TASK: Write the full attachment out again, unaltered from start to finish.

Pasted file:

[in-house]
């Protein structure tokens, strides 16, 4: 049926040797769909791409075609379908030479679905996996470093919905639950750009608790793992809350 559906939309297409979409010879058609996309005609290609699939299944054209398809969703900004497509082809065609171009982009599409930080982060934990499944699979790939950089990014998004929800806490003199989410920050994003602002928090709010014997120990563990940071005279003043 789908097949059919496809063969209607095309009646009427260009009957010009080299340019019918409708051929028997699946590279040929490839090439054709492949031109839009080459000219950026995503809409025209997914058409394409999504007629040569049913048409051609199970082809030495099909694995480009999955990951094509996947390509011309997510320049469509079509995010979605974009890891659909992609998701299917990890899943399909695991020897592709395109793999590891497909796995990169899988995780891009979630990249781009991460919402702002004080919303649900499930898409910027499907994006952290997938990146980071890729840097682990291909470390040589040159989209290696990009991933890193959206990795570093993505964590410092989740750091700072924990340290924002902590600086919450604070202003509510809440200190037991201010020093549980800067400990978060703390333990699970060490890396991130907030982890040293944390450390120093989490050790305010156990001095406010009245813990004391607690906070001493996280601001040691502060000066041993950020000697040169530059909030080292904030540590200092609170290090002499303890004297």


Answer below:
[in-house]
């Protein structure tokens, strides 16, 4: 049926040797769909791409075609379908030479679905996996470093919905639950750009608790793992809350 559906939309297409979409010879058609996309005609290609699939299944054209398809969703900004497509082809065609171009982009599409930080982060934990499944699979790939950089990014998004929800806490003199989410920050994003602002928090709010014997120990563990940071005279003043 789908097949059919496809063969209607095309009646009427260009009957010009080299340019019918409708051929028997699946590279040929490839090439054709492949031109839009080459000219950026995503809409025209997914058409394409999504007629040569049913048409051609199970082809030495099909694995480009999955990951094509996947390509011309997510320049469509079509995010979605974009890891659909992609998701299917990890899943399909695991020897592709395109793999590891497909796995990169899988995780891009979630990249781009991460919402702002004080919303649900499930898409910027499907994006952290997938990146980071890729840097682990291909470390040589040159989209290696990009991933890193959206990795570093993505964590410092989740750091700072924990340290924002902590600086919450604070202003509510809440200190037991201010020093549980800067400990978060703390333990699970060490890396991130907030982890040293944390450390120093989490050790305010156990001095406010009245813990004391607690906070001493996280601001040691502060000066041993950020000697040169530059909030080292904030540590200092609170290090002499303890004297």